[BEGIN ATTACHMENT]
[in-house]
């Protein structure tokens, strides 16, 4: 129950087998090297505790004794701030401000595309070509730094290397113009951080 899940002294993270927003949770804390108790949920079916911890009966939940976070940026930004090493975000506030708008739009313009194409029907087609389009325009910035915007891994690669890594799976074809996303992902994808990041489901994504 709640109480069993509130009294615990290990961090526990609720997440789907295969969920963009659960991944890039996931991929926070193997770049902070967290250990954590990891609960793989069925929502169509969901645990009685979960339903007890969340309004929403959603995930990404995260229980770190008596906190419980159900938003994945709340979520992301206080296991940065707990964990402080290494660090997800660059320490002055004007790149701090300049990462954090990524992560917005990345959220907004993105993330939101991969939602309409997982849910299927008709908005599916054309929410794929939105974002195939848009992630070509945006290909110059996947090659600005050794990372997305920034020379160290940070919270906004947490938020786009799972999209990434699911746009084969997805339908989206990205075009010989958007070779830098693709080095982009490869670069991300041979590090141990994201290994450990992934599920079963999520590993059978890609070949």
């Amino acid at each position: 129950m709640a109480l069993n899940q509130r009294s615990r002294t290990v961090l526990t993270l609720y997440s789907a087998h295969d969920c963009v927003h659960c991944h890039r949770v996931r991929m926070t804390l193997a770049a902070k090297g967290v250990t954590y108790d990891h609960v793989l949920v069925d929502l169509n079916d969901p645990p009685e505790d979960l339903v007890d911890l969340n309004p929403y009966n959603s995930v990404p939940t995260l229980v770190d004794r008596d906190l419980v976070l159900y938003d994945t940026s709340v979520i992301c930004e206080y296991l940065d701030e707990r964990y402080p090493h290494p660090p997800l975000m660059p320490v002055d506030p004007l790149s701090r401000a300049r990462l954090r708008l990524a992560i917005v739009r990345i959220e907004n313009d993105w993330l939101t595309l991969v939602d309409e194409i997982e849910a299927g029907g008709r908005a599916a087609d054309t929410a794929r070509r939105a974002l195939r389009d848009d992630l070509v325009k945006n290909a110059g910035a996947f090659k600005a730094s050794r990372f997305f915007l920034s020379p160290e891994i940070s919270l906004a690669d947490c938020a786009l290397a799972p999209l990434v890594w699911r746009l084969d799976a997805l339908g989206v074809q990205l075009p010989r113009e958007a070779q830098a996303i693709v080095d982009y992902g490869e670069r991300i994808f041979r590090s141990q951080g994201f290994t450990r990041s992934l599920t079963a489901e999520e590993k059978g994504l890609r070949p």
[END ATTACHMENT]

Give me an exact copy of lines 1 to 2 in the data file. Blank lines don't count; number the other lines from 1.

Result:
[in-house]
């Protein structure tokens, strides 16, 4: 129950087998090297505790004794701030401000595309070509730094290397113009951080 899940002294993270927003949770804390108790949920079916911890009966939940976070940026930004090493975000506030708008739009313009194409029907087609389009325009910035915007891994690669890594799976074809996303992902994808990041489901994504 709640109480069993509130009294615990290990961090526990609720997440789907295969969920963009659960991944890039996931991929926070193997770049902070967290250990954590990891609960793989069925929502169509969901645990009685979960339903007890969340309004929403959603995930990404995260229980770190008596906190419980159900938003994945709340979520992301206080296991940065707990964990402080290494660090997800660059320490002055004007790149701090300049990462954090990524992560917005990345959220907004993105993330939101991969939602309409997982849910299927008709908005599916054309929410794929939105974002195939848009992630070509945006290909110059996947090659600005050794990372997305920034020379160290940070919270906004947490938020786009799972999209990434699911746009084969997805339908989206990205075009010989958007070779830098693709080095982009490869670069991300041979590090141990994201290994450990992934599920079963999520590993059978890609070949």